Curriculum Enrichment & Doyle Diversity Grants

 

Curriculum Enrichment Grants

Launched under the auspices of the Georgetown Learning Initiative (GLI), curriculum enrichment grants support class-related activities that strengthen the intellectual climate around introductory level undergraduate courses. The impetus for these grants came through a report on the state of learning at Georgetown called the "Call to Action: Curriculum and Learning at Georgetown" which asked us to commit to enhancing the undergraduate learning culture by engaging all students. Consequently, these grants are intended to help faculty and students take advantage of the resources of the larger community, bringing the curricular and co-curricular together in order to give students in introductory classes a richer sense of the broader implications and applications of work in that particular discipline. Events funded by these grants could include field trips, performance attendance, lectures, cultural dinners, and other activities designed to foster dialogue inside and outside the classroom, extending students' understanding of course material and how it relates to the world outside of academia. Note: if you are applying for a CEG to fund a cultural dinner, we recommend a budget of no more than $20 per student per meal.

Interested in seeing how other faculty have used curriculum enrichment grants? Read about the week guitarist and composer Marc Ribot spent on campus at the invite of Ben Harbert (Performing Arts), as well as a hands-on look at activism in Anacostia by students in the "Environmental and Food Justice Movements" seminar with Yuki Kato (Sociology).

Doyle Diversity Grants

The Doyle diversity grants also facilitate similar activities designed to engage students with issues of difference and diversity. In addition to the goals articulated above, Doyle diversity grants are meant to fund projects which help students engage with diversity or gain a greater recognition of their own positionality vis-a-vis issues of plurality and social justice. The Doyle Program is involved in a number of diversity-related initiatives on campus; you can find details concerning these initiatives in on the Doyle website.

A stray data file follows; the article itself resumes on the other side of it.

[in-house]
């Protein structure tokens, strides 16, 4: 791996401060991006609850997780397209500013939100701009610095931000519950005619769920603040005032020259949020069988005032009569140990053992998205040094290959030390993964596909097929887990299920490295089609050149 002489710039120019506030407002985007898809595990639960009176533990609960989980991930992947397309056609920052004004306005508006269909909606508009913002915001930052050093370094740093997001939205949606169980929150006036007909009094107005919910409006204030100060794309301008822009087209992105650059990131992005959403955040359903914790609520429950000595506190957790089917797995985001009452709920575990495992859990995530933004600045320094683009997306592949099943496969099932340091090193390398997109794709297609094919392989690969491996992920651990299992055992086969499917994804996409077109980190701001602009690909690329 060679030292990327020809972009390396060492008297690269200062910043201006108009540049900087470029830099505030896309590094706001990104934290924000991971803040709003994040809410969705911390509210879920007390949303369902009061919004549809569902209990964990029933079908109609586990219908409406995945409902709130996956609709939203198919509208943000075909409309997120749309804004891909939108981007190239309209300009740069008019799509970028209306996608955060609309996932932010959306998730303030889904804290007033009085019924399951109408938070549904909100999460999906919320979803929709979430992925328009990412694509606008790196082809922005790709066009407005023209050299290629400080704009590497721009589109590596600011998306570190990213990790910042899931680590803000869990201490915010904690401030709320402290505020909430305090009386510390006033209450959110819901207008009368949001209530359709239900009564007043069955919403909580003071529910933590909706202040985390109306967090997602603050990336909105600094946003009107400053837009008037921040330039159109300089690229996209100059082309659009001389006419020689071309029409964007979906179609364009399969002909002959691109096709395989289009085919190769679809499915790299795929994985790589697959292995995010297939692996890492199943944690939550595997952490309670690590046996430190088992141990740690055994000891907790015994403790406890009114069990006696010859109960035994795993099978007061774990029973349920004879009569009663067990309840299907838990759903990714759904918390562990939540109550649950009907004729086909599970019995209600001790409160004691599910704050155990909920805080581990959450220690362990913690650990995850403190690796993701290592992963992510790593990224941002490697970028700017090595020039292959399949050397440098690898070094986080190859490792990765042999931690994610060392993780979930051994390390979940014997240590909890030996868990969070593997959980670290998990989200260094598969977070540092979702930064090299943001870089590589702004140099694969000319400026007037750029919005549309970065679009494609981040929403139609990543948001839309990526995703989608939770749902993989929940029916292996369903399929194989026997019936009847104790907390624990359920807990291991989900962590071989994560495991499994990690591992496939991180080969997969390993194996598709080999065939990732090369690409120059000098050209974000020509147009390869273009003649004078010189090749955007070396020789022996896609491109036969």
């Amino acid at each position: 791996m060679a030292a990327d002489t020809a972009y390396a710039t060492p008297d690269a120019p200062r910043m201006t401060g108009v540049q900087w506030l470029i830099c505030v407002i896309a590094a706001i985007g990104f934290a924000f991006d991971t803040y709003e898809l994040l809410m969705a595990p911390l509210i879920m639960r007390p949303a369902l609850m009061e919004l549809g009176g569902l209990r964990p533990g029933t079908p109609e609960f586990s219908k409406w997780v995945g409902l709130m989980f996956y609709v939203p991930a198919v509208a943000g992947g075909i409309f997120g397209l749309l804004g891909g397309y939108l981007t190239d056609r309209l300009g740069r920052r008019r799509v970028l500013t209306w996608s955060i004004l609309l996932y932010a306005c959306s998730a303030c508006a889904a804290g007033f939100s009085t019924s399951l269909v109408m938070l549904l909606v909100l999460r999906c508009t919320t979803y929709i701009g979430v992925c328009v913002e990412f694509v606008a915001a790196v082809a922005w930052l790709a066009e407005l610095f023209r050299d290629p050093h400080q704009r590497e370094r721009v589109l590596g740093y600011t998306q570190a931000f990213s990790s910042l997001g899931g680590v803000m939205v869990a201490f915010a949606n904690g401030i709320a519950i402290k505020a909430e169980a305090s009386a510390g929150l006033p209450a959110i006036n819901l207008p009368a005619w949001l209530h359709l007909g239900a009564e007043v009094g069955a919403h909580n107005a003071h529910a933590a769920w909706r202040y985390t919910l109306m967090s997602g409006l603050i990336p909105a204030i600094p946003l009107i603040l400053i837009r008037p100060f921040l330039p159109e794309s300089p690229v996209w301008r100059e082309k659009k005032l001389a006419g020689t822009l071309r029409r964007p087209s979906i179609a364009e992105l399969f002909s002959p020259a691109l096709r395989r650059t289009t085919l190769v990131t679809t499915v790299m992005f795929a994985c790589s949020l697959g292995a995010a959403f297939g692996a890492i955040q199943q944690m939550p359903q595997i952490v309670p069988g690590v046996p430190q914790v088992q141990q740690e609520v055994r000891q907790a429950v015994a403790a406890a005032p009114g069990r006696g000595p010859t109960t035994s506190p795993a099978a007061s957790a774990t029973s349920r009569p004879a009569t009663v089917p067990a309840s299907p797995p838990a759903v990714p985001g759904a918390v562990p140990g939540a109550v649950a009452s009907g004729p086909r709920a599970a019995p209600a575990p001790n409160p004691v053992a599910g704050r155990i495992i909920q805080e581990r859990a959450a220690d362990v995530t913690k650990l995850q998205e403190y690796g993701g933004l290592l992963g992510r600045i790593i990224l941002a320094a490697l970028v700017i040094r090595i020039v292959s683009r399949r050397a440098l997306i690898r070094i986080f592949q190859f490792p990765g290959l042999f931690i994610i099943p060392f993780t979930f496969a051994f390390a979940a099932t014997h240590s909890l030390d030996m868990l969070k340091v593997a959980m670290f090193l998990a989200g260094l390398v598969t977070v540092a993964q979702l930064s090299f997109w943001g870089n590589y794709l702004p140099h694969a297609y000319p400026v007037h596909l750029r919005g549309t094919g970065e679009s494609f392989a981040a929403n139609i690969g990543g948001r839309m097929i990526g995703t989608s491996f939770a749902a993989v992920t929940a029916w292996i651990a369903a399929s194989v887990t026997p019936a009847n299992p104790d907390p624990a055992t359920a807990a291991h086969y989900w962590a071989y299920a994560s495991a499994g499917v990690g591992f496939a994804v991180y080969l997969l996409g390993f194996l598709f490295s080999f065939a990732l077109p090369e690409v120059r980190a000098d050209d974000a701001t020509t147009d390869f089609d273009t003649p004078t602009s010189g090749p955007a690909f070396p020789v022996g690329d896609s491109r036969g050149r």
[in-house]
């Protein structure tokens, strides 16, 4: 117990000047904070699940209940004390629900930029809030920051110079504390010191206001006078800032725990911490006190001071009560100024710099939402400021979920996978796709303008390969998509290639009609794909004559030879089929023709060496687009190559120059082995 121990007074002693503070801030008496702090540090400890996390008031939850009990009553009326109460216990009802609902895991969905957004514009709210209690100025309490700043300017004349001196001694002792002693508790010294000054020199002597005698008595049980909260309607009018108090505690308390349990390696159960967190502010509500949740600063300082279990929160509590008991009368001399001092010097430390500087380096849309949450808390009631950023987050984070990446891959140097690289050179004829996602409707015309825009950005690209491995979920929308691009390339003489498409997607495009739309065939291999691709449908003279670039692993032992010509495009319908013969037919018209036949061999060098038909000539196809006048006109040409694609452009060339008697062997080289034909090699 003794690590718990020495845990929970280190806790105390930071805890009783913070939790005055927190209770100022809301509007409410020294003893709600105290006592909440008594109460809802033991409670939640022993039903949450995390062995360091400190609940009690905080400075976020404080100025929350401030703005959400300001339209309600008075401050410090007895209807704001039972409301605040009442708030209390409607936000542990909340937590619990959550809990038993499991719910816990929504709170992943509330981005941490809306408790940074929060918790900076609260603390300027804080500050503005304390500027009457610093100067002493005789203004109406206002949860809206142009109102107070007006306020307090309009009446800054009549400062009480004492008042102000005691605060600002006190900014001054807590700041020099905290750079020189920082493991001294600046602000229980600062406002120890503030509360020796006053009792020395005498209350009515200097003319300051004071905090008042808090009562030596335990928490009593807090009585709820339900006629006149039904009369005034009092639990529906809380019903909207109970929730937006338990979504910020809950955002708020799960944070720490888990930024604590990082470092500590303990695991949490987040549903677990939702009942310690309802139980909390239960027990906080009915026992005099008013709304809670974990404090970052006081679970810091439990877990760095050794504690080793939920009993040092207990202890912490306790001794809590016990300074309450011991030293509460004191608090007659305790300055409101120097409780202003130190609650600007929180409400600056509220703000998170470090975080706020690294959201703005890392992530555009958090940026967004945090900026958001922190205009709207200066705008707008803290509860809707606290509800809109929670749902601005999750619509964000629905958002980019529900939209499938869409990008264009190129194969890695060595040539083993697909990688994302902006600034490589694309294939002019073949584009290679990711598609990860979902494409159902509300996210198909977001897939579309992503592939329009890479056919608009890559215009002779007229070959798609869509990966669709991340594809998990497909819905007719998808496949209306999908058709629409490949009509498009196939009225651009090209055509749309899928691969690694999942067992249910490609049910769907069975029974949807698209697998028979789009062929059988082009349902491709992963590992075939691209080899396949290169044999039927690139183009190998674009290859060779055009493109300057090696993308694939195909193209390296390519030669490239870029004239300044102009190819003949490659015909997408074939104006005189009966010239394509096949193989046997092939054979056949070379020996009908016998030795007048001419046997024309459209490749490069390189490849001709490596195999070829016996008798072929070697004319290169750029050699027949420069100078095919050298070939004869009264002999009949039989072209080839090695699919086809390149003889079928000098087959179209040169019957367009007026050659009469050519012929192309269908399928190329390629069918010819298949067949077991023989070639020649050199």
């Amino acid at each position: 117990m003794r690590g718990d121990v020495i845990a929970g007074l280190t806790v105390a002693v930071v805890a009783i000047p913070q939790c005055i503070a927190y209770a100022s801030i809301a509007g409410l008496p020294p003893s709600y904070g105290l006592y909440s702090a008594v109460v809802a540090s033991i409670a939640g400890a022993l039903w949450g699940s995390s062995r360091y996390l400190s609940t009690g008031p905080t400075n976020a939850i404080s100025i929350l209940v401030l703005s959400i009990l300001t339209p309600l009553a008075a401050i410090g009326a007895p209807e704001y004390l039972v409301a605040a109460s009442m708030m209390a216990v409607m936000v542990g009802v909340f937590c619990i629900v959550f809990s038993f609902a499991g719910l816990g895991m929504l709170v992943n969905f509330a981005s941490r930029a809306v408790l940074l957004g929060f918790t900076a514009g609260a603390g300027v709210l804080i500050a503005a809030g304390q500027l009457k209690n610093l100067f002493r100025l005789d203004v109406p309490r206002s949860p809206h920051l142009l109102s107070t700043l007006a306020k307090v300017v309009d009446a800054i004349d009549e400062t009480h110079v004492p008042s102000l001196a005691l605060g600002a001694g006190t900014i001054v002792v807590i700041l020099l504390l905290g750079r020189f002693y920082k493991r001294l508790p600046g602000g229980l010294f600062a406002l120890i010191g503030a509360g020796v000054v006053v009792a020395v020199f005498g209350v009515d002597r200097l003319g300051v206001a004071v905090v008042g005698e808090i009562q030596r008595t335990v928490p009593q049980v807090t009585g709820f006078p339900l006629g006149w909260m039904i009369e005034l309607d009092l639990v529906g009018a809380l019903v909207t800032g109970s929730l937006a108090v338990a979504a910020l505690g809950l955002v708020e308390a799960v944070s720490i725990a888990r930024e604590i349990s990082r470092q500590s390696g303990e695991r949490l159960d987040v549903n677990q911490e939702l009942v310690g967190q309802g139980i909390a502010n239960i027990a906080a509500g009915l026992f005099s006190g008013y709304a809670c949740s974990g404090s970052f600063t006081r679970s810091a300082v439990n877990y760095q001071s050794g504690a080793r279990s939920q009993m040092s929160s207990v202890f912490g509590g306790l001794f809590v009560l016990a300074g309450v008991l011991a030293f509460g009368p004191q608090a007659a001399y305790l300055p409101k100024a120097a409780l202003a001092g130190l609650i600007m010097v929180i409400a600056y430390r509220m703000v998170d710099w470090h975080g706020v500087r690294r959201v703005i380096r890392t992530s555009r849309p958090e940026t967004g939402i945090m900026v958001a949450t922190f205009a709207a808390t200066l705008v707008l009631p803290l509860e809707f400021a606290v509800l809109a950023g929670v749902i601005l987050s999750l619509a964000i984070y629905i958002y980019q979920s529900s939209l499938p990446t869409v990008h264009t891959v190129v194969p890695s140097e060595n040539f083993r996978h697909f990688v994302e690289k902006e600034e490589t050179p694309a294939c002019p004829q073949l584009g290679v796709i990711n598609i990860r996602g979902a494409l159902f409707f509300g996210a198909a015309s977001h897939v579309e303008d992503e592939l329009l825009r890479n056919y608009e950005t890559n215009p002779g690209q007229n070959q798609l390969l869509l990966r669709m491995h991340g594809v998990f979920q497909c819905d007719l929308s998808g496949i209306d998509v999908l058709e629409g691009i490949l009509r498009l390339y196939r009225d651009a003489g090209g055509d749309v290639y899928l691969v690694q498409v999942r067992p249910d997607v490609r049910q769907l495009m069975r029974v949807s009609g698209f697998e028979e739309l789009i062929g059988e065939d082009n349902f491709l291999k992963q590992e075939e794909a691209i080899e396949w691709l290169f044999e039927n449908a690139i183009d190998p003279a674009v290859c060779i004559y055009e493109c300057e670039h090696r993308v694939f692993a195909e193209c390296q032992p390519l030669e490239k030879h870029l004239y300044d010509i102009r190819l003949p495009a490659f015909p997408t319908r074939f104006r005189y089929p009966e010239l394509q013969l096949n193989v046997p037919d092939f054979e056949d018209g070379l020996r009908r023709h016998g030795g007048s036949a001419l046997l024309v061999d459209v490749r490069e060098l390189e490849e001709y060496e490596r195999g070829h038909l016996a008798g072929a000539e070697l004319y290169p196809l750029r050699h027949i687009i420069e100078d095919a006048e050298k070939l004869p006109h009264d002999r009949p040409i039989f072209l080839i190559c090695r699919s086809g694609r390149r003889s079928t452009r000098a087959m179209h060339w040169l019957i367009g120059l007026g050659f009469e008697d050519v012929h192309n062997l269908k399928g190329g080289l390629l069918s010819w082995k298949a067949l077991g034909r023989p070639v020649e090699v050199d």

Who Is Eligible?

All full-time and part-time faculty are eligible to apply for curriculum enrichment or Doyle diversity grants of up to $500.

What Are the Criteria?

Before applying, please review these updated criteria:

  • These grants are primarily for activities that somehow merge the classroom experience with outside or co-curricular opportunities
  • We are particularly interested in supporting innovative ideas and especially those that lend themselves to adoption in other courses
  • We welcome applications for repeat funding, though please note that these grants are not meant as a perennial source of funding; repeat awards are more likely in the case of faculty securing sources for matching funds
  • We award individual faculty members a maximum of $500 per year (not per course)
  • These grants are designed to support introductory or lower-level undergraduate courses
  • Note: If awarded a grant, you must agree to complete a brief report detailing the students’ experience and assessing the overall merits of the project. (This report form will be sent upon award of the grant.)

How Can I Apply?

**Update: Curriculum enrichment grant applications for Fall 2017 have closed. CEG Applications received by January 17, 2018 will receive first consideration for the Spring 2017 grant cycle.**

Note: Doyle applications received by September 8, 2017 will receive first consideration for the Fall 2017 grant cycle.

To apply for either the curriculum enrichment or the Doyle diversity grant, submit our online application. You will be asked to provide a brief description of the proposed activity or event, an account of how you think this activity or event will deepen the intellectual engagement of students enrolled in your class, and a budget indicating the total amount requested and how the money will be spent. If awarded a grant, you must agree to write a report detailing the students’ experience and assessing the overall merits of the project.

If you are unsure whether a particular event or activity might be funded, feel free to contact Maggie Debelius with your questions.